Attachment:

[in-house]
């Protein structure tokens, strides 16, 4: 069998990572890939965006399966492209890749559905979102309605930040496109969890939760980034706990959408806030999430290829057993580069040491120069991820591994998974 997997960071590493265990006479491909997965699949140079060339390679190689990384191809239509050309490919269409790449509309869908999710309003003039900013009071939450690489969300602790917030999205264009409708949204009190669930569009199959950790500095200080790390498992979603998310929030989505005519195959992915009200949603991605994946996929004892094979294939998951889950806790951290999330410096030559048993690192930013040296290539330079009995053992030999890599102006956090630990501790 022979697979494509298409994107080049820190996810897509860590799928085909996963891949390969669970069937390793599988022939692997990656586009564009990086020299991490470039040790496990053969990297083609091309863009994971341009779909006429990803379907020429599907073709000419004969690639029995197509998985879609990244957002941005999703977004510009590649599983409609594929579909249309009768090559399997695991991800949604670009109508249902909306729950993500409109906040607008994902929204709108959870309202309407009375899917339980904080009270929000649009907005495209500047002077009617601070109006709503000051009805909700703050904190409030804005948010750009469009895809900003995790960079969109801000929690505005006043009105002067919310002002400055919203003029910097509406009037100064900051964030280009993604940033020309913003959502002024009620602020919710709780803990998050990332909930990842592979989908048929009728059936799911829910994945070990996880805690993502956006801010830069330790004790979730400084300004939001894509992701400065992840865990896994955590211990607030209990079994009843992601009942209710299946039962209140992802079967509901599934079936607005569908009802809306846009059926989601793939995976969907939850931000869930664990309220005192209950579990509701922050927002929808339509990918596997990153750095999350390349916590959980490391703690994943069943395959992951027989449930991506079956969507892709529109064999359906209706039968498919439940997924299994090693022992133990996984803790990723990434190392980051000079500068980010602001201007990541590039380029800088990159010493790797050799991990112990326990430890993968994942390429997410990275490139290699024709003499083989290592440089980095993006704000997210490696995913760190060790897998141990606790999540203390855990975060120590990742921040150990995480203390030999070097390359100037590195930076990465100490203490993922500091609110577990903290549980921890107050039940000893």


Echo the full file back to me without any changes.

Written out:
[in-house]
């Protein structure tokens, strides 16, 4: 069998990572890939965006399966492209890749559905979102309605930040496109969890939760980034706990959408806030999430290829057993580069040491120069991820591994998974 997997960071590493265990006479491909997965699949140079060339390679190689990384191809239509050309490919269409790449509309869908999710309003003039900013009071939450690489969300602790917030999205264009409708949204009190669930569009199959950790500095200080790390498992979603998310929030989505005519195959992915009200949603991605994946996929004892094979294939998951889950806790951290999330410096030559048993690192930013040296290539330079009995053992030999890599102006956090630990501790 022979697979494509298409994107080049820190996810897509860590799928085909996963891949390969669970069937390793599988022939692997990656586009564009990086020299991490470039040790496990053969990297083609091309863009994971341009779909006429990803379907020429599907073709000419004969690639029995197509998985879609990244957002941005999703977004510009590649599983409609594929579909249309009768090559399997695991991800949604670009109508249902909306729950993500409109906040607008994902929204709108959870309202309407009375899917339980904080009270929000649009907005495209500047002077009617601070109006709503000051009805909700703050904190409030804005948010750009469009895809900003995790960079969109801000929690505005006043009105002067919310002002400055919203003029910097509406009037100064900051964030280009993604940033020309913003959502002024009620602020919710709780803990998050990332909930990842592979989908048929009728059936799911829910994945070990996880805690993502956006801010830069330790004790979730400084300004939001894509992701400065992840865990896994955590211990607030209990079994009843992601009942209710299946039962209140992802079967509901599934079936607005569908009802809306846009059926989601793939995976969907939850931000869930664990309220005192209950579990509701922050927002929808339509990918596997990153750095999350390349916590959980490391703690994943069943395959992951027989449930991506079956969507892709529109064999359906209706039968498919439940997924299994090693022992133990996984803790990723990434190392980051000079500068980010602001201007990541590039380029800088990159010493790797050799991990112990326990430890993968994942390429997410990275490139290699024709003499083989290592440089980095993006704000997210490696995913760190060790897998141990606790999540203390855990975060120590990742921040150990995480203390030999070097390359100037590195930076990465100490203490993922500091609110577990903290549980921890107050039940000893």